Natural variation in Arabidopsis seedling photomorphogenesis reveals a likely role for TED1 in phytochrome signalling
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Natural genetic variation present among accessions of Arabidopsis thaliana (L.) Heynh. (commonly referred to as 'ecotypes') is a valuable, yet under-exploited genetic resource for the study of plant developmental, physiological, and evolutionary responses to the environment. Seedling photomorphogenic responses were surveyed in a set of 11 Arabidopsis accessions collected from a variety of edaphic habitats and geographic locations. We observed substantial variation in light-dependent hypocotyl growth responses in a variety of light conditions (white, red, blue, far-red enriched light). The genetic basis for differences in hypocotyl growth responses to light between the Columbia (Col-0) and Bensheim (Be-0) accessions was examined in an F2 population. Quantitative genetic and quantitative trait locus (QTL) analyses were consistent with a model in which differences in light responses were conditioned by a single major gene with semi-dominant effect, located on chromosome 4. Further experiments suggested that the genetic difference governing hypocotyl variation in this cross may be allelic to ted1, an extragenic suppressor of the de-etiolated mutant det1, that was identified as an ethylmethane sulphonate-induced mutation. This finding supports a role for ted1 in photomorphogenic signalling.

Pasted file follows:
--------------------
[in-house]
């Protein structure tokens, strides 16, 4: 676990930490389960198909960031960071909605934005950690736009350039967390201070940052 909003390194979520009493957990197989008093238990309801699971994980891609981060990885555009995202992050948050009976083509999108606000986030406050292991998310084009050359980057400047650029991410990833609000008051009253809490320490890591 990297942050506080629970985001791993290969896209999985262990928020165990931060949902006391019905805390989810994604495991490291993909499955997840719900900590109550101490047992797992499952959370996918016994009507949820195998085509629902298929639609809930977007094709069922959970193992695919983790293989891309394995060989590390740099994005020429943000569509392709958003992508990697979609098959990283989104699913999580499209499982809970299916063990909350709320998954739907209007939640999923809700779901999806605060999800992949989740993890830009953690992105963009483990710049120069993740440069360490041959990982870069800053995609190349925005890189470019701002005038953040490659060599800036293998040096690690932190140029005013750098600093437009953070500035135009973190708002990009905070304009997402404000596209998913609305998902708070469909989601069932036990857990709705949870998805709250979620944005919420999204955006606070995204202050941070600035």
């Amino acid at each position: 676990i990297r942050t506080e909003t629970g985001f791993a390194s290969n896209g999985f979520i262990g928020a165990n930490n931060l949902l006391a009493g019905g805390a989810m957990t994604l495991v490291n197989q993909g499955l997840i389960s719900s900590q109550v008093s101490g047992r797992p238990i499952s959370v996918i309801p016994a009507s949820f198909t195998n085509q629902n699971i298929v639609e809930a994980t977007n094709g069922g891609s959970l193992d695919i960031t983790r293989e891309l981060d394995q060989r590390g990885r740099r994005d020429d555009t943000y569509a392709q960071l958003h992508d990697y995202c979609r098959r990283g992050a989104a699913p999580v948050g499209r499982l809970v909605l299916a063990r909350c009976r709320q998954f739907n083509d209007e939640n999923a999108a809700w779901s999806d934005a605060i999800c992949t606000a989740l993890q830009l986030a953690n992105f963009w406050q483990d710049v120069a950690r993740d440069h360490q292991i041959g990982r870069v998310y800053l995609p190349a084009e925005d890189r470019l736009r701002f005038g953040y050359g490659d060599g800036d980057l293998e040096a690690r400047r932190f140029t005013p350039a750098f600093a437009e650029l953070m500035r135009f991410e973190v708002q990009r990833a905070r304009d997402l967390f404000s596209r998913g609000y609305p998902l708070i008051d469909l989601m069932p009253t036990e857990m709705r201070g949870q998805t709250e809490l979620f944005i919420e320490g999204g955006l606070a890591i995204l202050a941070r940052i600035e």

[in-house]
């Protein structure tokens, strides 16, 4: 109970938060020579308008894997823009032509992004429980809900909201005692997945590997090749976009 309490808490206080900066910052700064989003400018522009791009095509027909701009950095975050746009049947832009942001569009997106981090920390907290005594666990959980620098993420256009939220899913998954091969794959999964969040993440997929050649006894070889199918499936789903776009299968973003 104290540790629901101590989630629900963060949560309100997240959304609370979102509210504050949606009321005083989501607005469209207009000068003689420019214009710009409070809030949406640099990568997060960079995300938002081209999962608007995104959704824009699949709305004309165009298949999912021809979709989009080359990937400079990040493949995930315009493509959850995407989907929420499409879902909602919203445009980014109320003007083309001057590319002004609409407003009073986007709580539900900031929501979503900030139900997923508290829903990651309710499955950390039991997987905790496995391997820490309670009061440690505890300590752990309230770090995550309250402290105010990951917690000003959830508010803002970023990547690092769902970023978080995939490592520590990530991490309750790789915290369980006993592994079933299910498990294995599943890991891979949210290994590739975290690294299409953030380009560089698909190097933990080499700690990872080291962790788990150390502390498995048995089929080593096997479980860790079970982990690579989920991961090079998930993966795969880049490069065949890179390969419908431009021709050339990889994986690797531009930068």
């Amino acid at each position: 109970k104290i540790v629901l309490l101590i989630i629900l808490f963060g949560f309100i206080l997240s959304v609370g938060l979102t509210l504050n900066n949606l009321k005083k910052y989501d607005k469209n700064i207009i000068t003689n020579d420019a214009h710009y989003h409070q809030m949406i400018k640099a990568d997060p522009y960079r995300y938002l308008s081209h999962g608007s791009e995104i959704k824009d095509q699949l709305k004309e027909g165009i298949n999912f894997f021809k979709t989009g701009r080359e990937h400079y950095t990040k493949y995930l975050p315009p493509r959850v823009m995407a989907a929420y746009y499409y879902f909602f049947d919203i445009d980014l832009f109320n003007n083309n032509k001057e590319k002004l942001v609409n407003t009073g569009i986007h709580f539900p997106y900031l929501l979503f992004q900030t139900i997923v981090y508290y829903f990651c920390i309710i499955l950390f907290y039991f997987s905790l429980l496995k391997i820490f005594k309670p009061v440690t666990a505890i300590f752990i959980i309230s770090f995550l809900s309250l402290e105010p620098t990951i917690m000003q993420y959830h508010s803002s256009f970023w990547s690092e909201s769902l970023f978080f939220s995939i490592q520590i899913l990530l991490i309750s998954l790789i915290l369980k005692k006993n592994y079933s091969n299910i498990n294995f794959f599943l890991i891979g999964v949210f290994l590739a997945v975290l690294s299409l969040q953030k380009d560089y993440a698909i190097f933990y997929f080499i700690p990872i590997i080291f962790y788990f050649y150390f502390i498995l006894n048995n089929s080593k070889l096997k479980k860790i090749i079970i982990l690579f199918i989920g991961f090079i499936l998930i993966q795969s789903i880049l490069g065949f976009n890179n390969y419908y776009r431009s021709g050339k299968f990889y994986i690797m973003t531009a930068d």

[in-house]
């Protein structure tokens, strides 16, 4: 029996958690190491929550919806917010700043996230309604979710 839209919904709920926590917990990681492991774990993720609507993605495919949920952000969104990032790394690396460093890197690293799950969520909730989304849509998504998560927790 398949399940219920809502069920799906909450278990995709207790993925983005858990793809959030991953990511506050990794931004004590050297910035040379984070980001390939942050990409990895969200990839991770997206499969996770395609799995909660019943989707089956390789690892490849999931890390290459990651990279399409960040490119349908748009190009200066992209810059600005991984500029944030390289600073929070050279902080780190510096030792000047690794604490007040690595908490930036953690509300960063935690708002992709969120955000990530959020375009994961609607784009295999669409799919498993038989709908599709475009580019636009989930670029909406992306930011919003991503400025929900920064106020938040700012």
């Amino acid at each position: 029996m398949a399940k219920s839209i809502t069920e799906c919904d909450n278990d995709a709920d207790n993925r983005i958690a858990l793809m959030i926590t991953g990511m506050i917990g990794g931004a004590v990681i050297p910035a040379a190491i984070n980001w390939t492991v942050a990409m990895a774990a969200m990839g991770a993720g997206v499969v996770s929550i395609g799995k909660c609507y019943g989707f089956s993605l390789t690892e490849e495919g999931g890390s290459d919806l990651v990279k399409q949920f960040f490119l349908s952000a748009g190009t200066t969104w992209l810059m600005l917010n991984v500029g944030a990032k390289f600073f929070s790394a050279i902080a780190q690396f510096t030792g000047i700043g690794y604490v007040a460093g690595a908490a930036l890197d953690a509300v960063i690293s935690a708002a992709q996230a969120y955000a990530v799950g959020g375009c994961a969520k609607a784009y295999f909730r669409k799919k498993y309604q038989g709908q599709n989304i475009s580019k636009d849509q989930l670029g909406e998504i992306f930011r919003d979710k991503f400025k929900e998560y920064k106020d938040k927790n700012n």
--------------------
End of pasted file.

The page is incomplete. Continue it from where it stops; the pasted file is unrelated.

author list (cited authors)
Pepper, A. E., Corbett, R. W., & Kang, N.